You’ve studied every possible interview question there is out there. You’ve researched the company backwards and forwards. You’ve been awaiting and preparing for this moment for what feels like years, and now it’s practically here.
Except, you’re an anxious wreck. Maybe it’s a few hours away, maybe it’s only minutes, but regardless, you want to do something to get yourself back in cool and collected mode before it happens.
Good thing you’re reading this, because we have 12 things you can try right now to calm all those interview nerves—one of them is bound to work.
1. Go for a Walk
Fresh air does everyone a load of good. If you have a phone interview, take yourself for a stroll around the block (or, if you’re feeling ambitious, a run to release all those healthy endorphins). If it’s in person, take five minutes before you enter the building to walk around and clear your head.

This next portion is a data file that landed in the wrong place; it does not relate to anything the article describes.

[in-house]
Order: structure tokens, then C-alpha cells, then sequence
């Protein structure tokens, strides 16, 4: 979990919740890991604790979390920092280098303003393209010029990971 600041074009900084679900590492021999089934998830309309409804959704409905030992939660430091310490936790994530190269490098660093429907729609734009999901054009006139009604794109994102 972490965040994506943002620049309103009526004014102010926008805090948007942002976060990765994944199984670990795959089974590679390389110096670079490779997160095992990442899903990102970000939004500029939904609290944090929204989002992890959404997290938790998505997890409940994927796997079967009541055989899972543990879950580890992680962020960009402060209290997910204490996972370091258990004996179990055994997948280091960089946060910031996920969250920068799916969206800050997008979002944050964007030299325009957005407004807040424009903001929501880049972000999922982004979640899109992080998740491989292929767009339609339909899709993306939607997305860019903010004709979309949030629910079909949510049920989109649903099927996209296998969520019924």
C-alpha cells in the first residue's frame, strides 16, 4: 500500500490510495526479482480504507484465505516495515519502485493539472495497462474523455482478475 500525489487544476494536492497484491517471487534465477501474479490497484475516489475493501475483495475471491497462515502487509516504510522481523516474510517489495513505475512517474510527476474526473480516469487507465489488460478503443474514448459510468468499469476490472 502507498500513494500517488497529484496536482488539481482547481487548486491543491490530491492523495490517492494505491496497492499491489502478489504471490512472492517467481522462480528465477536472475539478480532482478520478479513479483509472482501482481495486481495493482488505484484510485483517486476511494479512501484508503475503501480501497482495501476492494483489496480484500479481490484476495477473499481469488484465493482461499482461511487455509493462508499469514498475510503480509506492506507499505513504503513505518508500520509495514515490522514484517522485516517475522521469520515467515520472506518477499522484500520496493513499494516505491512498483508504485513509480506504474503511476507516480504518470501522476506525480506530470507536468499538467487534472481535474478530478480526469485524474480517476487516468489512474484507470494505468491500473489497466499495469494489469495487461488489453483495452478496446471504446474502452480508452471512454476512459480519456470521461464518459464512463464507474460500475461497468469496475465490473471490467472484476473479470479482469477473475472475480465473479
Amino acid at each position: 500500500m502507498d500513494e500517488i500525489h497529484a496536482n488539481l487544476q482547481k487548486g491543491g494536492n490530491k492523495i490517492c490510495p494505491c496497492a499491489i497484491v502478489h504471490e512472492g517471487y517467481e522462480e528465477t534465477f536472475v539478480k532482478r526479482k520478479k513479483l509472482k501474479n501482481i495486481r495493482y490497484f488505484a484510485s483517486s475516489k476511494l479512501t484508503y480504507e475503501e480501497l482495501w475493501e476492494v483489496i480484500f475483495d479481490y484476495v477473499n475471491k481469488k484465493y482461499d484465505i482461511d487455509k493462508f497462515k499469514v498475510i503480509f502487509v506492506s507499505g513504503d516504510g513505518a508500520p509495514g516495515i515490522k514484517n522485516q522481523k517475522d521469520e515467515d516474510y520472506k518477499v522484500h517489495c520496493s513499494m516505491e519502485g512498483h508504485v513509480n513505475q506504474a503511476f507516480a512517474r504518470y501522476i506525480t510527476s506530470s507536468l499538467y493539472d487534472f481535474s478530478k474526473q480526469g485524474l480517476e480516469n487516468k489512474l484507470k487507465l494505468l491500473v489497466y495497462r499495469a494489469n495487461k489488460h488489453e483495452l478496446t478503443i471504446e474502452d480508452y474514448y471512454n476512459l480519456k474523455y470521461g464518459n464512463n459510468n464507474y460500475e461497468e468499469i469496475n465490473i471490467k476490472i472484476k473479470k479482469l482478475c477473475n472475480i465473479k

2. Practice the S.T.O.P Method
According to executive coach Chris Charyk, this is the ultimate mental trick to tackle any stressful situation. It goes like this:
- Stop what you’re doing and focus on your thoughts.
- Take a few deep breaths.
- Observe what’s going on in your body, emotions, and mind, and why you’re feeling them.
- Proceed with an intention to incorporate what you observed in your actions.
The importance of this technique is to slow down and be deliberate not just in the things you do, but the feelings you let take over. It reminds you that you have the power to banish your own fears, doubts, and nerves in even the most pressure-cooker situations.
3. Prepare for the Worst
Whatever your biggest fear is, there’s always an answer for it. Lettuce in your teeth? Pack a compact mirror and floss in your bag (among these other essentials you should always bring to an interview). Worried about not having a good response to a tricky question? Be proactive and learn how to cover your tracks when you don’t know an answer. By thinking ahead, you can truly rest assured knowing that even if the worst happens, you’re more than ready to handle it.
4. Make an Interview Cheat Sheet